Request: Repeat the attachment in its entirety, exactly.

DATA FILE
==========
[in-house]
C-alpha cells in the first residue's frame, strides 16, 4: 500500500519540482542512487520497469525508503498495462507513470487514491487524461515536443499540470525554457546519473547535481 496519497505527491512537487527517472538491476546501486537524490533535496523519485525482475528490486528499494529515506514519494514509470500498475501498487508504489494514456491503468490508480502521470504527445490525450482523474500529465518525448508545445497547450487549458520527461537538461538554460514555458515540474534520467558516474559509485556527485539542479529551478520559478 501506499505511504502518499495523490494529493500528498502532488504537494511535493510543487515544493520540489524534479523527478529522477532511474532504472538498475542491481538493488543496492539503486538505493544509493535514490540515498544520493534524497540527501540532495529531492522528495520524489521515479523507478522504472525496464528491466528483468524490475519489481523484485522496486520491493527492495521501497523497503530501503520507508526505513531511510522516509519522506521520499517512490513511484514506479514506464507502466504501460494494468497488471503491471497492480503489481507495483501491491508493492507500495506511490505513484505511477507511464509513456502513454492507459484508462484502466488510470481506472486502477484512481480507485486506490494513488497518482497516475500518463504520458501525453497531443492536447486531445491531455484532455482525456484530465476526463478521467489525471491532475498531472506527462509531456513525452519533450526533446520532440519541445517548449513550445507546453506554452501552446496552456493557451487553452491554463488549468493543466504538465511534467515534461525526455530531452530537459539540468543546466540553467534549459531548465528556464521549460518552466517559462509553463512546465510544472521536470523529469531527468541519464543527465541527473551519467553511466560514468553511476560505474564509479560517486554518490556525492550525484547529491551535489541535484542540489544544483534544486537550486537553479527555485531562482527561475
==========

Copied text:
[in-house]
C-alpha cells in the first residue's frame, strides 16, 4: 500500500519540482542512487520497469525508503498495462507513470487514491487524461515536443499540470525554457546519473547535481 496519497505527491512537487527517472538491476546501486537524490533535496523519485525482475528490486528499494529515506514519494514509470500498475501498487508504489494514456491503468490508480502521470504527445490525450482523474500529465518525448508545445497547450487549458520527461537538461538554460514555458515540474534520467558516474559509485556527485539542479529551478520559478 501506499505511504502518499495523490494529493500528498502532488504537494511535493510543487515544493520540489524534479523527478529522477532511474532504472538498475542491481538493488543496492539503486538505493544509493535514490540515498544520493534524497540527501540532495529531492522528495520524489521515479523507478522504472525496464528491466528483468524490475519489481523484485522496486520491493527492495521501497523497503530501503520507508526505513531511510522516509519522506521520499517512490513511484514506479514506464507502466504501460494494468497488471503491471497492480503489481507495483501491491508493492507500495506511490505513484505511477507511464509513456502513454492507459484508462484502466488510470481506472486502477484512481480507485486506490494513488497518482497516475500518463504520458501525453497531443492536447486531445491531455484532455482525456484530465476526463478521467489525471491532475498531472506527462509531456513525452519533450526533446520532440519541445517548449513550445507546453506554452501552446496552456493557451487553452491554463488549468493543466504538465511534467515534461525526455530531452530537459539540468543546466540553467534549459531548465528556464521549460518552466517559462509553463512546465510544472521536470523529469531527468541519464543527465541527473551519467553511466560514468553511476560505474564509479560517486554518490556525492550525484547529491551535489541535484542540489544544483534544486537550486537553479527555485531562482527561475